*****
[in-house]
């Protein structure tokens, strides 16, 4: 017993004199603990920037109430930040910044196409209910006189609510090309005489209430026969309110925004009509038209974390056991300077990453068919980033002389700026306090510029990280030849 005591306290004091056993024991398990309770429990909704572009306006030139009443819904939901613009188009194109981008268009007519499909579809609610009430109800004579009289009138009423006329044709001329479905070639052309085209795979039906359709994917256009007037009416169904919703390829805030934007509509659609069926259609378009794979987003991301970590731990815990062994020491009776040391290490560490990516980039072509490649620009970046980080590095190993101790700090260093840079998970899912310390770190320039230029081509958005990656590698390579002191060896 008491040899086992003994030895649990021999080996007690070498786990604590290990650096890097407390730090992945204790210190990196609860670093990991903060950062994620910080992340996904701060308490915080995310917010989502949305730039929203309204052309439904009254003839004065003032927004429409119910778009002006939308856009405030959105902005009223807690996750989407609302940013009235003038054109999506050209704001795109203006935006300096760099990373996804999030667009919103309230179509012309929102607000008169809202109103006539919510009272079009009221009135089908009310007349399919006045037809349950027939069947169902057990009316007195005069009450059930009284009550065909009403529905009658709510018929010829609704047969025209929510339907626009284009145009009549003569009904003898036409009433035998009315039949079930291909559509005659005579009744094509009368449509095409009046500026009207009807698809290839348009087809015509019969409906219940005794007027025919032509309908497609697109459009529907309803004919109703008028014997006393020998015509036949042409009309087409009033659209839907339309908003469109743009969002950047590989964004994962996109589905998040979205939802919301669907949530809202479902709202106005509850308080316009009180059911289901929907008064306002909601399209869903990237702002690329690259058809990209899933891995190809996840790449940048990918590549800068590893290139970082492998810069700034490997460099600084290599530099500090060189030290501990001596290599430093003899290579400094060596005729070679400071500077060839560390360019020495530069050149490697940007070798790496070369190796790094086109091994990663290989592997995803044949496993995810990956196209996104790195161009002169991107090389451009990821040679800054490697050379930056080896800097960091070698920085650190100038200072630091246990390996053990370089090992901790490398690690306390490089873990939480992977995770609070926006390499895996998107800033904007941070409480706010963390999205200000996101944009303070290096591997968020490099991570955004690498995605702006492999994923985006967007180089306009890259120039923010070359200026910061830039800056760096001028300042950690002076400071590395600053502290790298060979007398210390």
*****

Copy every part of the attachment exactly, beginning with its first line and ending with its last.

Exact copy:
[in-house]
């Protein structure tokens, strides 16, 4: 017993004199603990920037109430930040910044196409209910006189609510090309005489209430026969309110925004009509038209974390056991300077990453068919980033002389700026306090510029990280030849 005591306290004091056993024991398990309770429990909704572009306006030139009443819904939901613009188009194109981008268009007519499909579809609610009430109800004579009289009138009423006329044709001329479905070639052309085209795979039906359709994917256009007037009416169904919703390829805030934007509509659609069926259609378009794979987003991301970590731990815990062994020491009776040391290490560490990516980039072509490649620009970046980080590095190993101790700090260093840079998970899912310390770190320039230029081509958005990656590698390579002191060896 008491040899086992003994030895649990021999080996007690070498786990604590290990650096890097407390730090992945204790210190990196609860670093990991903060950062994620910080992340996904701060308490915080995310917010989502949305730039929203309204052309439904009254003839004065003032927004429409119910778009002006939308856009405030959105902005009223807690996750989407609302940013009235003038054109999506050209704001795109203006935006300096760099990373996804999030667009919103309230179509012309929102607000008169809202109103006539919510009272079009009221009135089908009310007349399919006045037809349950027939069947169902057990009316007195005069009450059930009284009550065909009403529905009658709510018929010829609704047969025209929510339907626009284009145009009549003569009904003898036409009433035998009315039949079930291909559509005659005579009744094509009368449509095409009046500026009207009807698809290839348009087809015509019969409906219940005794007027025919032509309908497609697109459009529907309803004919109703008028014997006393020998015509036949042409009309087409009033659209839907339309908003469109743009969002950047590989964004994962996109589905998040979205939802919301669907949530809202479902709202106005509850308080316009009180059911289901929907008064306002909601399209869903990237702002690329690259058809990209899933891995190809996840790449940048990918590549800068590893290139970082492998810069700034490997460099600084290599530099500090060189030290501990001596290599430093003899290579400094060596005729070679400071500077060839560390360019020495530069050149490697940007070798790496070369190796790094086109091994990663290989592997995803044949496993995810990956196209996104790195161009002169991107090389451009990821040679800054490697050379930056080896800097960091070698920085650190100038200072630091246990390996053990370089090992901790490398690690306390490089873990939480992977995770609070926006390499895996998107800033904007941070409480706010963390999205200000996101944009303070290096591997968020490099991570955004690498995605702006492999994923985006967007180089306009890259120039923010070359200026910061830039800056760096001028300042950690002076400071590395600053502290790298060979007398210390």